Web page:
// Kenneth E. Hagin
THE PRAYER COMMONLY referred to as the Lord's Prayer (Matt. 6:9–13), begins with the words, "Our Father which art in heaven." In Matthew chapter 7, Jesus again taught on prayer and compared the earthly relationship between a father and son to the believer's relationship with the Heavenly Father.
7 Ask, and it shall be given you; seek, and ye shall find; knock, and it shall be opened unto you:
8 For every one that asketh receiveth; and he that seeketh findeth; and to him that knocketh it shall be opened.
9 Or what man is there of you, whom if his son ask bread, will he give him a stone?
10 Or if he ask a fish, will he give him a serpent?
11 If ye then, being evil, know how to give good gifts unto your children, how much more shall your Father which is in heaven give good things to them that ask him?
Jesus introduced God as a Father and suggested that He could be approached as one. To many, Christianity is just a religion about a faraway God. They haven't come to Him through Jesus Christ to know Him personally as their Father; so they approach Him in the wrong manner. But thank God, He is our Father and we can come to Him because we are His children!
Most Christians are aware that this verse is in the Bible: "Ask, and it shall be given you; seek, and ye shall find; knock, and it shall be opened unto you" (Matt. 7:7). Too often, though, we fail to receive what we are asking for; we fail to find what we are seeking; and the door on which we are knocking is not opened. What is the reason for our failure?
I once read a book by a missionary who had spent 32 years in the Holy Land. In his book, the missionary commented on the passage of Scripture in Matthew chapter 7. He said, "I thought as most Christians do, that when Jesus said, 'Ask, and it shall be given you; seek, and ye shall find; knock, and it shall be opened unto you,' He meant if you asked and didn't receive an immediate answer to keep on asking. However, after living in the Holy Land for many years and becoming familiar with the thinking of the Eastern mind, I learned that this was not what Jesus meant at all.
"In those days, if someone came to the outer gate and knocked, seeking entrance, the wealthy would send their servant to call out and ask the name of the visitor. If it was someone who was known, they could enter immediately. If it was someone unknown, the servant would go to the master of the house and ask if he should let the visitor in. The thought here is that when you knock, if you are known, you gain immediate entrance. 'To him that knocketh it shall be opened.' "
If when we ask we do not receive, if when we seek we do not find, if when we knock it is not opened to us, we should ask ourselves if we are known by the Master of the house. If not, we should become acquainted personally and intimately with our Lord and Savior Jesus Christ. For as Jesus explained in Matthew 7:11, our Heavenly Father is eager to give good gifts unto His children. What earthly father wants his children to go through life poor and downtrodden, sick and suffering? So if you, being carnal—being human—want good things for your children, "How much more shall your Father which is heaven give good things to them that ask him?"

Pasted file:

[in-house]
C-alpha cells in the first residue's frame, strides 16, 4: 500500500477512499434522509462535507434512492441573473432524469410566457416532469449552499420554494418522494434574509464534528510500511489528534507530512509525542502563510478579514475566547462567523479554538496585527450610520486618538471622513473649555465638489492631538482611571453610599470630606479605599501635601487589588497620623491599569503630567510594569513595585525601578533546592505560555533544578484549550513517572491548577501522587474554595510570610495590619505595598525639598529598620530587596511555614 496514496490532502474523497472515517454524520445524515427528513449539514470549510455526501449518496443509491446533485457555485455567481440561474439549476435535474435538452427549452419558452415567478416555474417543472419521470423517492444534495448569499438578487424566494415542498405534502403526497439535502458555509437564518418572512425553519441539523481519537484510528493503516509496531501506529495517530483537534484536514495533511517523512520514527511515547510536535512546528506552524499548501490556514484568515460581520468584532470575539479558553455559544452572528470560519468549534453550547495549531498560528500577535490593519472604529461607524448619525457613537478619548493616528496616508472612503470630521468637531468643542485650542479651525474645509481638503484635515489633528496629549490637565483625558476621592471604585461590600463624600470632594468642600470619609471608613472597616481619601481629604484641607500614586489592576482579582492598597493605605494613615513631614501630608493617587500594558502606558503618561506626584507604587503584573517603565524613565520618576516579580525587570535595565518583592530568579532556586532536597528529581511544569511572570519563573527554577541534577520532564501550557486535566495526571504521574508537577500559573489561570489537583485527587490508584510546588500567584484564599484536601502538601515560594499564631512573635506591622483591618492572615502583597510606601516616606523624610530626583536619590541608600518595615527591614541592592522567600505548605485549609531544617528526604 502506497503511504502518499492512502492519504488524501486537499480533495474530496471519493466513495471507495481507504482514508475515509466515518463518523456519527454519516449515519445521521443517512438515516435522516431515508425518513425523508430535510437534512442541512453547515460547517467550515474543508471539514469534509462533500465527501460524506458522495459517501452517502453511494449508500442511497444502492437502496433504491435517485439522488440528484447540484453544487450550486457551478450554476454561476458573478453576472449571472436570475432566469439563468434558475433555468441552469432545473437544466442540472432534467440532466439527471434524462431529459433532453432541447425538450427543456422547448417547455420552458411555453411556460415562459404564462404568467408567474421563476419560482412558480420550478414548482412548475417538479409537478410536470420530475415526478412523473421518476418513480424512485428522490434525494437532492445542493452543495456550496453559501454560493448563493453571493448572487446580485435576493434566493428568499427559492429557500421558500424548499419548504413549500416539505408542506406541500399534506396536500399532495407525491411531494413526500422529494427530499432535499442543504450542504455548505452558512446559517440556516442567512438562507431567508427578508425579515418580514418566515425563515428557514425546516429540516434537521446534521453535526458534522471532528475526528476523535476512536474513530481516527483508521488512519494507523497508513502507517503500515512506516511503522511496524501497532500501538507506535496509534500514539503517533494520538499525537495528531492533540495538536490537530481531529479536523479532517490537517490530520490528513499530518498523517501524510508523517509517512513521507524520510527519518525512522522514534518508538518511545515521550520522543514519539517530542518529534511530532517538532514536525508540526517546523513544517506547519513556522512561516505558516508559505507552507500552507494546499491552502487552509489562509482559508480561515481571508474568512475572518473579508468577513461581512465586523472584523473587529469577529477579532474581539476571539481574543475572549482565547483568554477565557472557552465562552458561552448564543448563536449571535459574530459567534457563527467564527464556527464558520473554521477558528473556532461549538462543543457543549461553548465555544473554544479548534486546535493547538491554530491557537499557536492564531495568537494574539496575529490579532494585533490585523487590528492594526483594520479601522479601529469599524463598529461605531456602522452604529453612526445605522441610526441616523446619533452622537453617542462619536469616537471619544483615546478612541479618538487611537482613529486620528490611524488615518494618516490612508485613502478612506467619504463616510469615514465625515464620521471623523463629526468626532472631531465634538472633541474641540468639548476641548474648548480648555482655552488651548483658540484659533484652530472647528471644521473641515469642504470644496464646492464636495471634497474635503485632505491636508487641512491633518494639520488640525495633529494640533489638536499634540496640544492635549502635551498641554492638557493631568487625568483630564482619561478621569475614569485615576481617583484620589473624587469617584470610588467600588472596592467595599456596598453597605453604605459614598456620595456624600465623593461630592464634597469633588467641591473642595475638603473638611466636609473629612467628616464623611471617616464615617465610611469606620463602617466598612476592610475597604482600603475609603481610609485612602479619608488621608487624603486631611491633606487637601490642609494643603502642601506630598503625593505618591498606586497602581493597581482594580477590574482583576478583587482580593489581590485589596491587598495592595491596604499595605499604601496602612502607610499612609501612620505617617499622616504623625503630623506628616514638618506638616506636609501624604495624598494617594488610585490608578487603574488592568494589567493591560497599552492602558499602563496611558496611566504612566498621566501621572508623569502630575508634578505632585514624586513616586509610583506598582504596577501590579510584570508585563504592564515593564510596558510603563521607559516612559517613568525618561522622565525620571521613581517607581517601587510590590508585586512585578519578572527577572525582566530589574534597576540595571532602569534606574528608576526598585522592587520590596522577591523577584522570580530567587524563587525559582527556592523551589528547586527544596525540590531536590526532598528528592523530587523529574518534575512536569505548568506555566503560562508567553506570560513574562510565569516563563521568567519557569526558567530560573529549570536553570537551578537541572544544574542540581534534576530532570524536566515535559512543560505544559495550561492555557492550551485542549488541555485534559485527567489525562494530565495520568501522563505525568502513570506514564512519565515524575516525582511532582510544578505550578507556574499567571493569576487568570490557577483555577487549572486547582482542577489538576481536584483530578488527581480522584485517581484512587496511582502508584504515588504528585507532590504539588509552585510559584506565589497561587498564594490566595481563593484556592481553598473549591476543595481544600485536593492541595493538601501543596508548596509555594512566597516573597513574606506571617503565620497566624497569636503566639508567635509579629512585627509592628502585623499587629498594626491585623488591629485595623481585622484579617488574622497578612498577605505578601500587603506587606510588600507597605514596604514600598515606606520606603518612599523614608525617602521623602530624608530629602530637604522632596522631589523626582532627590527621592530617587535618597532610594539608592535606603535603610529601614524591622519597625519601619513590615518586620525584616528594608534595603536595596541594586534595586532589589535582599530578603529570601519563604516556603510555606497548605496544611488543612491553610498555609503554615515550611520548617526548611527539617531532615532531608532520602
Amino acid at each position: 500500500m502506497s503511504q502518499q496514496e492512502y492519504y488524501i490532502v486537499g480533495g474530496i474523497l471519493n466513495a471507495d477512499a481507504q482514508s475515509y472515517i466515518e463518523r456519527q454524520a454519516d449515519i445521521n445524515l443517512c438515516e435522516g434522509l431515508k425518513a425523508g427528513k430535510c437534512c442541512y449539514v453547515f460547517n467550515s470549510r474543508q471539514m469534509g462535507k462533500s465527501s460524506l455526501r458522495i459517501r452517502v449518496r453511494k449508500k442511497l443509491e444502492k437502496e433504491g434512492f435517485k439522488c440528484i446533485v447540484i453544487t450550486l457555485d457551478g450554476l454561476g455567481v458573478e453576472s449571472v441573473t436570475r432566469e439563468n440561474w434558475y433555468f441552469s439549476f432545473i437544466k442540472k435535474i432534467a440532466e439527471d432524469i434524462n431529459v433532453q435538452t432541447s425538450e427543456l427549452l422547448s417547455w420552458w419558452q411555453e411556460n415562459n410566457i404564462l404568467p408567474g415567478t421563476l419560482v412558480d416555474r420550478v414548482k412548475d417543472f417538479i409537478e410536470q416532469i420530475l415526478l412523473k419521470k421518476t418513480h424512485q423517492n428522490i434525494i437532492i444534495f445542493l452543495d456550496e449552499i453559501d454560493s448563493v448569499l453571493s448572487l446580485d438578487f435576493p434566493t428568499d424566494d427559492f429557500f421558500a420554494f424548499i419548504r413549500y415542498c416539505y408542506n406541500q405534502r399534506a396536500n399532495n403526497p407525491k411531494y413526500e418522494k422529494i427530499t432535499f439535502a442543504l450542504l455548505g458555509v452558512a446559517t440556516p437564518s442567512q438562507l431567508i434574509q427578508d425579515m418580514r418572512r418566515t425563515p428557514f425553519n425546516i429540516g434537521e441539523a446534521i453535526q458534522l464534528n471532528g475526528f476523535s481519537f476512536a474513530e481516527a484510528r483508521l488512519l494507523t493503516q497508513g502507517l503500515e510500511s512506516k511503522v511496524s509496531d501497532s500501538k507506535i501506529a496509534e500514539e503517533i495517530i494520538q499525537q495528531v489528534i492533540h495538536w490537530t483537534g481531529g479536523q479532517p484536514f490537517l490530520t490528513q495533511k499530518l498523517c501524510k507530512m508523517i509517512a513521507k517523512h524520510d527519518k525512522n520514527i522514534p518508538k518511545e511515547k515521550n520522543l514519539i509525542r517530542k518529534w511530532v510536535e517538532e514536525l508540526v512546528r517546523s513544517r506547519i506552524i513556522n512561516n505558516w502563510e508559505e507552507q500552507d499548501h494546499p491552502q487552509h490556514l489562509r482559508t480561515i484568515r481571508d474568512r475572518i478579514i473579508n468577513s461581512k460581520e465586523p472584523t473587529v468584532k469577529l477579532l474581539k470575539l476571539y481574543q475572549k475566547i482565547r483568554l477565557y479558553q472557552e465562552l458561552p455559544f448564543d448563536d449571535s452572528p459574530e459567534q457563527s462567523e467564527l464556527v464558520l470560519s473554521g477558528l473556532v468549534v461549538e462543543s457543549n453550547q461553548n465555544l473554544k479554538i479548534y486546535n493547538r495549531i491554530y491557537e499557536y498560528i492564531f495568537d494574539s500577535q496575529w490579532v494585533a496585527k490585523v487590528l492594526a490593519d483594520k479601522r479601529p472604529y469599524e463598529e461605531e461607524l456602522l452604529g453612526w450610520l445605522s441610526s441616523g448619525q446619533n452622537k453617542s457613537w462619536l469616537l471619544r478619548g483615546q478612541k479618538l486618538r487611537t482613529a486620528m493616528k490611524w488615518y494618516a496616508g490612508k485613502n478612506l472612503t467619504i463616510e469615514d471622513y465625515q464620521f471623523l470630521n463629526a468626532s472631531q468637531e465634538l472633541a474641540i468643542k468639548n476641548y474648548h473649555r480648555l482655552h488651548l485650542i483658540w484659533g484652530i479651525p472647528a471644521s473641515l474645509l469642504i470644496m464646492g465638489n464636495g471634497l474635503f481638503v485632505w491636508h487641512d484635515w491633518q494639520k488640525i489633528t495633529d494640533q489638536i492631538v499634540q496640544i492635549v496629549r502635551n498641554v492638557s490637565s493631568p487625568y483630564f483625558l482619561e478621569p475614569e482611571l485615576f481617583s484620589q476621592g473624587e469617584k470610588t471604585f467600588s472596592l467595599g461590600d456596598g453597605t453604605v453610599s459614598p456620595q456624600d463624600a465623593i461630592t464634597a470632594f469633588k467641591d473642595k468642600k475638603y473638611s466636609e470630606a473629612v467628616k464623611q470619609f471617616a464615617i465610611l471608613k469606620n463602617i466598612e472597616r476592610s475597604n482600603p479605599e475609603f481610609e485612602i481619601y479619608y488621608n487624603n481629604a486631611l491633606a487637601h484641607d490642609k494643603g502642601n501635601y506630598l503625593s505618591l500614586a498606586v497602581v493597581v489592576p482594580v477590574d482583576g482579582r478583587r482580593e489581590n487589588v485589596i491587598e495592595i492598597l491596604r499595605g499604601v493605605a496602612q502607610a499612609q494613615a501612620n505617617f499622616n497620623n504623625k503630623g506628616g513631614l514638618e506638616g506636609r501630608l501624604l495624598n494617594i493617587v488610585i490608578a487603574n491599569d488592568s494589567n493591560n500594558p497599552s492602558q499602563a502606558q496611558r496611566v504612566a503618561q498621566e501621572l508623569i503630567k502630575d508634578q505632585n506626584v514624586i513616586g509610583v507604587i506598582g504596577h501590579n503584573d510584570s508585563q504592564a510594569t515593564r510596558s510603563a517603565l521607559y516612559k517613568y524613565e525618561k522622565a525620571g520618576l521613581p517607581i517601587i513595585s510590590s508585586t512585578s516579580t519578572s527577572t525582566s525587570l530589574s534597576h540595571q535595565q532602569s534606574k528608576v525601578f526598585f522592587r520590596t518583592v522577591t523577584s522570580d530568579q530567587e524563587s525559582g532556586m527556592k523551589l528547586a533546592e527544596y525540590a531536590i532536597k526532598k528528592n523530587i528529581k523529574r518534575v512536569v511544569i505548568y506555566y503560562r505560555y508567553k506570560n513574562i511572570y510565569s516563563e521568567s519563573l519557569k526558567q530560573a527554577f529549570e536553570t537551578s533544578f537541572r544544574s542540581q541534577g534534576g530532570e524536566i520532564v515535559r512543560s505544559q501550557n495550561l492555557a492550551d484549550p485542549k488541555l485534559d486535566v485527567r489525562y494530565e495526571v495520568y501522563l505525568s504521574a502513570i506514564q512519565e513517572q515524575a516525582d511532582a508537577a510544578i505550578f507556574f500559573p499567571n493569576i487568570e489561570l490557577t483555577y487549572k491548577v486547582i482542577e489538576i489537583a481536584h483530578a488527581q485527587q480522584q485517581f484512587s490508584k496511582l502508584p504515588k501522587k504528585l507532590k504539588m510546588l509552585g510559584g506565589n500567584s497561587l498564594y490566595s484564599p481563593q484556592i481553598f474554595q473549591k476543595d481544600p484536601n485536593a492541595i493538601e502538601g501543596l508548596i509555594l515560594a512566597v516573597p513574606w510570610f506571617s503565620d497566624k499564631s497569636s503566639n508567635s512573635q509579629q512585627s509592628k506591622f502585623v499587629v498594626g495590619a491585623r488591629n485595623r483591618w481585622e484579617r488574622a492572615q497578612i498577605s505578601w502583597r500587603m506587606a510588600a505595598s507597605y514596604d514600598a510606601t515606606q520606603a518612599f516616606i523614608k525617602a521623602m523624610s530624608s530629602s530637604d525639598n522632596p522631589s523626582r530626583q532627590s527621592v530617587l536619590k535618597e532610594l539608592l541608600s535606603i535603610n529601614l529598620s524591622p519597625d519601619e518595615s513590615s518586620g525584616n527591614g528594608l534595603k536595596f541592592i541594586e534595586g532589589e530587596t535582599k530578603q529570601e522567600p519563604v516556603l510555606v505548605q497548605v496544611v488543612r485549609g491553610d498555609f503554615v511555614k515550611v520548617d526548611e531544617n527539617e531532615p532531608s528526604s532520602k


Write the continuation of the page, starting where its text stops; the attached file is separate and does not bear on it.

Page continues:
If we want happiness, health and material blessings for our children, how much more does God want the same for us. Luke's account of the story gives us a few more details.
5 And he said unto them, Which of you shall have a friend, and shall go unto him at midnight, and say unto him, Friend, lend me three loaves;
6 For a friend of mine in his journey is come to me, and I have nothing to set before him?
7 And he from within shall answer and say, Trouble me not: the door is now shut, and my children are with me in bed; I cannot rise and give thee.
8 I say unto you, Though he will not rise and give him, because he is his friend, yet because of his importunity he will rise and give him as many as he needeth.
13 If ye then, being evil, know how to give good gifts unto your children: how much more shall your heavenly Father give the Holy Spirit to them that ask him?
In this account, which deals with the prayer of importunity (or persistence), many people have mistakenly had the idea that Jesus was teaching us to keep on asking in order to get results. However, Jesus was illustrating here that although the neighbor would not get out of bed to give the man bread just because he was a friend, he gave it to him because of his persistence. Jesus was saying how much more our heavenly Father will hear us and grant our requests.
The Holy Spirit had a purpose for inspiring Luke and Matthew to record as they did. The Holy Spirit, as He inspired Matthew, wanted to stress the good things of life. He inspired Luke to emphasize the spiritual things God has for us.
It is the persistence of faith, not the persistence of unbelief, that gets results. We can beg God all we want, but we will never get an answer if our prayer is in unbelief. Just remind God of your request. Remind Him of what He promised. Remind Him that you are expecting the answer and let this persistence be a persistence of faith. It will bring results. By asking, seeking, and knocking in faith, we can enjoy the abundant blessings God has for His children.
FAITH IN ACTION
Abiding in Christ
"If ye abide in me, and my words abide in you, ye shall ask what ye will, and it shall be done unto you."
Jesus promised that when His Word dwells in us and we ask in faith, we will receive answers to our prayers! Here are three simple steps to follow that will assure answered prayer.
1. Find scripture that promises you what you are praying for.
2. Take time to meditate on these verses before you pray.
3. Take God's Word with you in prayer by reminding Him of what He said.